Most commonly, the states and inputs considered in the yaw-roll and pitch-yaw-roll models include:

: Vehicle longitudinal velocity**𝑢****𝑣/𝛽**: Vehicle lateral velocity or vehicle side slip angle are used interchangeably: Yaw angle and yaw rate, determine the heading angle and its rate of change*ψ, ψ*.:Roll angle and roll rate*φ, φ*.: Pitch angle and pitch rate*θ, θ*.: Steering angle of the left and right wheels, usually considered as inputs**𝛿**_{1},𝛿2**F**_{L1}**,F**_{L2}**,****F**_{L3}: Longitudinal tire forces, usually considered as the tractive/braking input(s)**,F**_{L4 }

Typically, in roll and pitch models, the vehicle body consists of two connected masses; sprung and unsprung mass. The out-of-plane motion of the unsprung mass is usually neglected. The sprung mass is usually free to rotate around a so-called roll axis. The roll axis is usually fixed with respect to the unsprung mass or in some models it can rotate with the pitch angle of the vehicle. Since this rotation of the sprung mass is around an off-center roll axis, it changes the load distribution of the vehicle and available frictive forces between the wheels on the left and right sides of the vehicle. In extreme situations, this load shifting can completely negate the road contact on one side of the vehicle which is referred to as a rollover.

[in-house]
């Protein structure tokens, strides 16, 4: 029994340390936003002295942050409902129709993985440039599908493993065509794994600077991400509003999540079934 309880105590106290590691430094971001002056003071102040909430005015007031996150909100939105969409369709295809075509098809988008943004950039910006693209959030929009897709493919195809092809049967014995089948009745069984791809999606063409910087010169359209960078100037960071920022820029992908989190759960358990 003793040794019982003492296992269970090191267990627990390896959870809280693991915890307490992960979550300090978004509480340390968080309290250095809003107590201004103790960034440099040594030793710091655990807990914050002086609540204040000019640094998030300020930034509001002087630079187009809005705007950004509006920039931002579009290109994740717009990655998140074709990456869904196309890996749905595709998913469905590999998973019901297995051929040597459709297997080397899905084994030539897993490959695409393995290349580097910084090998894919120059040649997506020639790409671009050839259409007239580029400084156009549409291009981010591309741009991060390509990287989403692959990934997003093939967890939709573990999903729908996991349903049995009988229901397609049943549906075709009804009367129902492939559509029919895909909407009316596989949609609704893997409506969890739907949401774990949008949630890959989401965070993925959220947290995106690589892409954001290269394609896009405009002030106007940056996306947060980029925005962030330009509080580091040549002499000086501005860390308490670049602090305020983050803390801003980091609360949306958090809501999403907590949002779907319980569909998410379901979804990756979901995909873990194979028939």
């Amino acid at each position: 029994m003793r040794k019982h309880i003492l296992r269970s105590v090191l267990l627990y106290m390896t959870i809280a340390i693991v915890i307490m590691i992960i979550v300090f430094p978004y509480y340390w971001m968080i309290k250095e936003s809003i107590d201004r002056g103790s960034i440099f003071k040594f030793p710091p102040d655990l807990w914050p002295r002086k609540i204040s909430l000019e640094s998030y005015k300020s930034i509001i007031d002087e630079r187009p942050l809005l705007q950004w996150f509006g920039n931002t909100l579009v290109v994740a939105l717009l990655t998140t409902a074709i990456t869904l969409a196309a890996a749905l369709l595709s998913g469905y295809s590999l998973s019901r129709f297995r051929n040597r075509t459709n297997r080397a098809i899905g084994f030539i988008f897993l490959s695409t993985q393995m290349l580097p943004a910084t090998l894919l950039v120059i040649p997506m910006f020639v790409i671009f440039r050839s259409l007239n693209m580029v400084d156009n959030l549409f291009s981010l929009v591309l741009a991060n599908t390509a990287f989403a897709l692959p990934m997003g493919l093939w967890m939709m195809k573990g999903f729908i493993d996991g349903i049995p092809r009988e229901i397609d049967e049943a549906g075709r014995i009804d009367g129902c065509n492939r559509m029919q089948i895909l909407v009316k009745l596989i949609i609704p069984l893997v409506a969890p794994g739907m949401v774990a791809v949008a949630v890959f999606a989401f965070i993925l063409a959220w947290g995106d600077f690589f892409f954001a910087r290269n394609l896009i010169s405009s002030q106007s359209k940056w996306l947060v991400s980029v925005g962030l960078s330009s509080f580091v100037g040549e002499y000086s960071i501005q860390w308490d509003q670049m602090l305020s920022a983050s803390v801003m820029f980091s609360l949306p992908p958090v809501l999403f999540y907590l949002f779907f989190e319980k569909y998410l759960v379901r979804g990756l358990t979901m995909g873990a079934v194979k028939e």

The pitch motion of the vehicle is usually due to strong braking or accelerating and in most cases negligible. Like the rolling motion, the pitch angle of the sprung mass creates a load shifting from the rear to the front or vice versa. This load shifting, again, results in a change in available frictive force in the front and rear tires and is a serious concern with high-performance vehicles like racing cars and tall vehicles with a short base like tractors.